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Sort by: Showing all of 20 Customer Reviews
  • Anonymous

    Posted August 29, 2008

    A Great New Book for Young People...and Adults!

    I loved this book. I heard it as a book on CD and it kept me company over the course of a week of driving. I could not wait to get back in the car to hear the next chapter. The book is beautifully written, suspenseful, truthful and deep. Burg has gotten into the heart of Addie Ann Pickett and then Addie Ann jumps right into YOUR heart. You build a relationship with Addie Ann as she faces the indiginities and injustices of being a young black woman in Mississippi at the birth of the Civil Rights Movement. Her griefs and her bravery, her developing wisdom and power all give respect and tribute to a young person in a way not often seen in literature for young adults. Young people will love the book because it affirms the intelligence and courage of a young person having to face the unfaceable. But Addie Ann does it with humor and a zest for life which keeps the reader enthralled. Adults will also delight in this book. With embodied language bringing you RIGHT THERE, a lyrical style and great feeling, it has a moving and exciting story line,is true to history and well researched - but most of all -it's a GREAT READ.

    3 out of 3 people found this review helpful.

    Was this review helpful? Yes  No   Report this review
  • Anonymous

    Posted September 9, 2008

    Wow

    I am 23 and read this book along with my 11 year old little sisters. I absolutely loved the book, and here is what my little sister had to say: I liked the book a whole lot and can't wait for the next one. And it was cool being set during the Civil Rights Act. I just love your book. I like it in every way. I enjoyed reading it and am looking forward to reading another one. I could read this book every day for the rest of my life. 'A Thousand Never Evers' is a great book for young adults, as well as adults of all ages. This book was historically accurate, spiritually uplifting and beautifully written. I found myself running through a gauntlet of emotions- I laughed, teared up and felt Addie Ann's struggles and success.

    2 out of 2 people found this review helpful.

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  • Anonymous

    Posted July 1, 2008

    Important, Powerful and Beautifully Written

    A Thousand Never Evers is an inspirational and beautifully written story about a young girl's changing perspective as she lives through the oppression of segregation and racism so pervasive in the South in 1963. This story not only depicts the injustice that Addie Ann and her family faced, but it also gives hope and inspiration as it describes the bravery and strength of individuals to change the world during the Civil Rights Movement. This book is truly important with wonderfully developed characters and a compelling story line. It provides tremendous historic insight and reminds readers why it is so very important to stand up for what is right.

    1 out of 2 people found this review helpful.

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  • Anonymous

    Posted June 3, 2013

    Great book

    thr book is not fast paced, but it is very good and really shows you what african anericans were treated like back then.

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  • Anonymous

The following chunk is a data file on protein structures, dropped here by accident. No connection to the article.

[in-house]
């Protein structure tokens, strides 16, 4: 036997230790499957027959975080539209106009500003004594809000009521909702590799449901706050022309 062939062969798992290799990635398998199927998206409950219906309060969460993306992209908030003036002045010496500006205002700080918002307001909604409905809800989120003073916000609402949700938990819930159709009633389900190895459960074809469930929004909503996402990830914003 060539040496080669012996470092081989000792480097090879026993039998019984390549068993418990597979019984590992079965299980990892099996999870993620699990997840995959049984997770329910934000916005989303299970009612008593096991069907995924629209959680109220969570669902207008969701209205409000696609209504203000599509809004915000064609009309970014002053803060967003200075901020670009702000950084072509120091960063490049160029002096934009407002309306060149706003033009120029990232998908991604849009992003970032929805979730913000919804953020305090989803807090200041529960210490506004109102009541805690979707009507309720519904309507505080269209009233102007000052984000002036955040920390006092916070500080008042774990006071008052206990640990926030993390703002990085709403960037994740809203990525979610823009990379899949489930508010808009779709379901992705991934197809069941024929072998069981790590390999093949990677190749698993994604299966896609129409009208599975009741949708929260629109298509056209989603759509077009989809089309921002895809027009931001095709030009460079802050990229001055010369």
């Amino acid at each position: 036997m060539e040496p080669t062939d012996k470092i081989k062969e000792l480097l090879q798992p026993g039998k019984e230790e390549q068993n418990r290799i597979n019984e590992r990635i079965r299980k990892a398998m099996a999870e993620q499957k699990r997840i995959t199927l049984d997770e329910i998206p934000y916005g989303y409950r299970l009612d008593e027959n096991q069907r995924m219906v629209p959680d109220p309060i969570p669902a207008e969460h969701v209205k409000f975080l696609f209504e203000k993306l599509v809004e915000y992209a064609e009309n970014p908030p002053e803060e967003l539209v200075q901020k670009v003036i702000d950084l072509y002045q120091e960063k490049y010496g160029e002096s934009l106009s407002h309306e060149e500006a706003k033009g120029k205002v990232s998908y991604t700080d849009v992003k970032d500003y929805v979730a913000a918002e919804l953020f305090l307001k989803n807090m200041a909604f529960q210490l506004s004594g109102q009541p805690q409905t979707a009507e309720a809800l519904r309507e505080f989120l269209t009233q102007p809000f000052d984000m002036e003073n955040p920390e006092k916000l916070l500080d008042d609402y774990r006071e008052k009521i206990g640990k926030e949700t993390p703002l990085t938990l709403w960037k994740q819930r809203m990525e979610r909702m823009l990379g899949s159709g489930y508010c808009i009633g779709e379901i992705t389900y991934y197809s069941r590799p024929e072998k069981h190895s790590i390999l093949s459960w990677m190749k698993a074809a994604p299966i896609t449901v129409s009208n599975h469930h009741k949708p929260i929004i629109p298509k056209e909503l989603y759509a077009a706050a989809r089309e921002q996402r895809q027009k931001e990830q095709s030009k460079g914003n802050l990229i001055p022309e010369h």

Posted April 24, 2013

    Read!!!!!

    BEST BOOK EVER!!!!!!!!!!!!!!!!!!!!!!!!!!!!!!!!!!!!

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  • Anonymous

    Posted August 7, 2012

    J

    K

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  • Anonymous

    Posted August 7, 2012

    Skyring

    Runs in thro the door uug again realy bad badger go back to your tribe and stay thr untill i get thr now. Thn he walk up to the fallen cat picks him/her and thm to a near by river. Thn he lays the body diwn in the river to let it begin itd long jorny to a new beguning. U lived well my friend i will meet u in starclan very very soon. After he walks over ti the vaders tribe to talk with clef the murderus badger

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  • Anonymous

    Posted August 7, 2012

    0 out of 1 people found this review helpful.

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  • Anonymous

    Posted August 8, 2012

    Everforest

    Haha jk just rping...

    0 out of 1 people found this review helpful.

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  • Anonymous

    Posted August 17, 2012

    0 out of 1 people found this review helpful.

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  • Anonymous

    Posted February 27, 2012

    Heartbreaking but Very Good

    This book is very sad about how whites used to treat blacks, but it is very very desribtive. And I recommend it to all.

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  • Anonymous

    Posted April 7, 2011

    An enchanting book

    This book is a great one. I had it for a book club and when I heard that it was about civil rights I wasn't too excited. Let me tell you I wasn't right. As soon as I started I couldn't stop. A Thousand Never Evers is an amazing Book. A great book to read in February. An enchanting book

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  • Posted January 17, 2011

    great book

    this book is suspenceful,agonizing, and will keep you up all night. it is about a girl and the sacrafices she has to make to find her brother.

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    Posted July 18, 2012

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    Posted August 29, 2013